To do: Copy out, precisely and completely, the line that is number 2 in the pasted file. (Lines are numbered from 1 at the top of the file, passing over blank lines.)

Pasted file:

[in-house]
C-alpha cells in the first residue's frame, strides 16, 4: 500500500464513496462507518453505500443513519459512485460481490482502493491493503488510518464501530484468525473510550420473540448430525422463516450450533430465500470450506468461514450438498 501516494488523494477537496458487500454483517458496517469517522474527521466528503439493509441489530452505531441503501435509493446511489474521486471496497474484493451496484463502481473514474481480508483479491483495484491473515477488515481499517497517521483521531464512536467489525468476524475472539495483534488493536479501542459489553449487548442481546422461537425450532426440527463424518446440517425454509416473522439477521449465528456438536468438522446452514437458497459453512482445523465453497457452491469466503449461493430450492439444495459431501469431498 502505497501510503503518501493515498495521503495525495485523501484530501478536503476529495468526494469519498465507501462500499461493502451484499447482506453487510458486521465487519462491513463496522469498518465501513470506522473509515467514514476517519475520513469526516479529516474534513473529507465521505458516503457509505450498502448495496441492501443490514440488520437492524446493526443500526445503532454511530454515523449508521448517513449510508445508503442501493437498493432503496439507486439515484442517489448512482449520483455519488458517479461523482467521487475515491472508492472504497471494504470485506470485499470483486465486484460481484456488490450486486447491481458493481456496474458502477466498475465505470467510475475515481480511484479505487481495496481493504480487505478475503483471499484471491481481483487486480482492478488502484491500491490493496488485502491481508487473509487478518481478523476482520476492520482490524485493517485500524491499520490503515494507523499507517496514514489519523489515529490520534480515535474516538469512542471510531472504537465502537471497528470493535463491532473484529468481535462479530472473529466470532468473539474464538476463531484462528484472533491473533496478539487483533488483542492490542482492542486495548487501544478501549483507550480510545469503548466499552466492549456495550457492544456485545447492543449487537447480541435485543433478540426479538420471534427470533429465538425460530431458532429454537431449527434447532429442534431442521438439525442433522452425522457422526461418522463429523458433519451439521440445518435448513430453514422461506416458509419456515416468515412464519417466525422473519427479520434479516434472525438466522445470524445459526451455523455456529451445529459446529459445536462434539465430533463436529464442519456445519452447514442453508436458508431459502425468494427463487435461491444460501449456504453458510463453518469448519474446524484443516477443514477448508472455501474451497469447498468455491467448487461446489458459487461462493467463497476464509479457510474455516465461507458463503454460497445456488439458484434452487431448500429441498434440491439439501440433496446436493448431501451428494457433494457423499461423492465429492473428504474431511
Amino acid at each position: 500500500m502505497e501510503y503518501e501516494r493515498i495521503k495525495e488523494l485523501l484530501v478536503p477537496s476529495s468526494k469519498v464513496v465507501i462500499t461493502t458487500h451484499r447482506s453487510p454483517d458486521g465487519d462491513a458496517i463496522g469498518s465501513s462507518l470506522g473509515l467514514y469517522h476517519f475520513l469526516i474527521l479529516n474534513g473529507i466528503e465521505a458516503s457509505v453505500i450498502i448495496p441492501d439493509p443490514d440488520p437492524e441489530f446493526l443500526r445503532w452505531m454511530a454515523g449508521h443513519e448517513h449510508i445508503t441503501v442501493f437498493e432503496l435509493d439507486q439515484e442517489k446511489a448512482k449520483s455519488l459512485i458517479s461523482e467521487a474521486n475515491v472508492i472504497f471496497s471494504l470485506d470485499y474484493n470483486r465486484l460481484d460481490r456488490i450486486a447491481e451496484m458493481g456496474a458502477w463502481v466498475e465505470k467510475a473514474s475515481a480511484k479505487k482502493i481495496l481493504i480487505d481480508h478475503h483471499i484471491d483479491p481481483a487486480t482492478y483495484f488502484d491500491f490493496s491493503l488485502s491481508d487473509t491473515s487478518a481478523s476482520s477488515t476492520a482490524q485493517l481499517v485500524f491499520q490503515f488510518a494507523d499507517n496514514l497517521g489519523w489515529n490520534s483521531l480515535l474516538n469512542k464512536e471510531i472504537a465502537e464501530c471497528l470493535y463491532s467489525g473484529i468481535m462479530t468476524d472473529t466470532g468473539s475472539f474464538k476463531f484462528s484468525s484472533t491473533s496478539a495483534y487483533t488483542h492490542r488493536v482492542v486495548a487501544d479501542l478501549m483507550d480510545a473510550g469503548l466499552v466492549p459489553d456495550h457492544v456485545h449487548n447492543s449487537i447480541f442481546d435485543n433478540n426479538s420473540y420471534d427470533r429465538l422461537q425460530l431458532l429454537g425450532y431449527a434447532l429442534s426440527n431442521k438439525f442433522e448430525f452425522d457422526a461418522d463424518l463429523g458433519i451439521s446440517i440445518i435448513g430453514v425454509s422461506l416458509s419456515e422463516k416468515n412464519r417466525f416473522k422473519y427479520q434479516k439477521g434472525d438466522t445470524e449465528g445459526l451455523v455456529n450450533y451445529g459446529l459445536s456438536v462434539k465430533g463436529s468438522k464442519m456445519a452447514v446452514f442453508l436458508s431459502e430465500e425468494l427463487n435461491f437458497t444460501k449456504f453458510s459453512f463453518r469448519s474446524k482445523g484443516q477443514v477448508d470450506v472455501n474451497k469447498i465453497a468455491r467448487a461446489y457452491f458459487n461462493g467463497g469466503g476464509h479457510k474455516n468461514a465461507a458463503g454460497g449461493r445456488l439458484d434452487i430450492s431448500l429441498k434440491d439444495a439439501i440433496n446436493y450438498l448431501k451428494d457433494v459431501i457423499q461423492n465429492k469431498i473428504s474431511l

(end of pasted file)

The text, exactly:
C-alpha cells in the first residue's frame, strides 16, 4: 500500500464513496462507518453505500443513519459512485460481490482502493491493503488510518464501530484468525473510550420473540448430525422463516450450533430465500470450506468461514450438498 501516494488523494477537496458487500454483517458496517469517522474527521466528503439493509441489530452505531441503501435509493446511489474521486471496497474484493451496484463502481473514474481480508483479491483495484491473515477488515481499517497517521483521531464512536467489525468476524475472539495483534488493536479501542459489553449487548442481546422461537425450532426440527463424518446440517425454509416473522439477521449465528456438536468438522446452514437458497459453512482445523465453497457452491469466503449461493430450492439444495459431501469431498 502505497501510503503518501493515498495521503495525495485523501484530501478536503476529495468526494469519498465507501462500499461493502451484499447482506453487510458486521465487519462491513463496522469498518465501513470506522473509515467514514476517519475520513469526516479529516474534513473529507465521505458516503457509505450498502448495496441492501443490514440488520437492524446493526443500526445503532454511530454515523449508521448517513449510508445508503442501493437498493432503496439507486439515484442517489448512482449520483455519488458517479461523482467521487475515491472508492472504497471494504470485506470485499470483486465486484460481484456488490450486486447491481458493481456496474458502477466498475465505470467510475475515481480511484479505487481495496481493504480487505478475503483471499484471491481481483487486480482492478488502484491500491490493496488485502491481508487473509487478518481478523476482520476492520482490524485493517485500524491499520490503515494507523499507517496514514489519523489515529490520534480515535474516538469512542471510531472504537465502537471497528470493535463491532473484529468481535462479530472473529466470532468473539474464538476463531484462528484472533491473533496478539487483533488483542492490542482492542486495548487501544478501549483507550480510545469503548466499552466492549456495550457492544456485545447492543449487537447480541435485543433478540426479538420471534427470533429465538425460530431458532429454537431449527434447532429442534431442521438439525442433522452425522457422526461418522463429523458433519451439521440445518435448513430453514422461506416458509419456515416468515412464519417466525422473519427479520434479516434472525438466522445470524445459526451455523455456529451445529459446529459445536462434539465430533463436529464442519456445519452447514442453508436458508431459502425468494427463487435461491444460501449456504453458510463453518469448519474446524484443516477443514477448508472455501474451497469447498468455491467448487461446489458459487461462493467463497476464509479457510474455516465461507458463503454460497445456488439458484434452487431448500429441498434440491439439501440433496446436493448431501451428494457433494457423499461423492465429492473428504474431511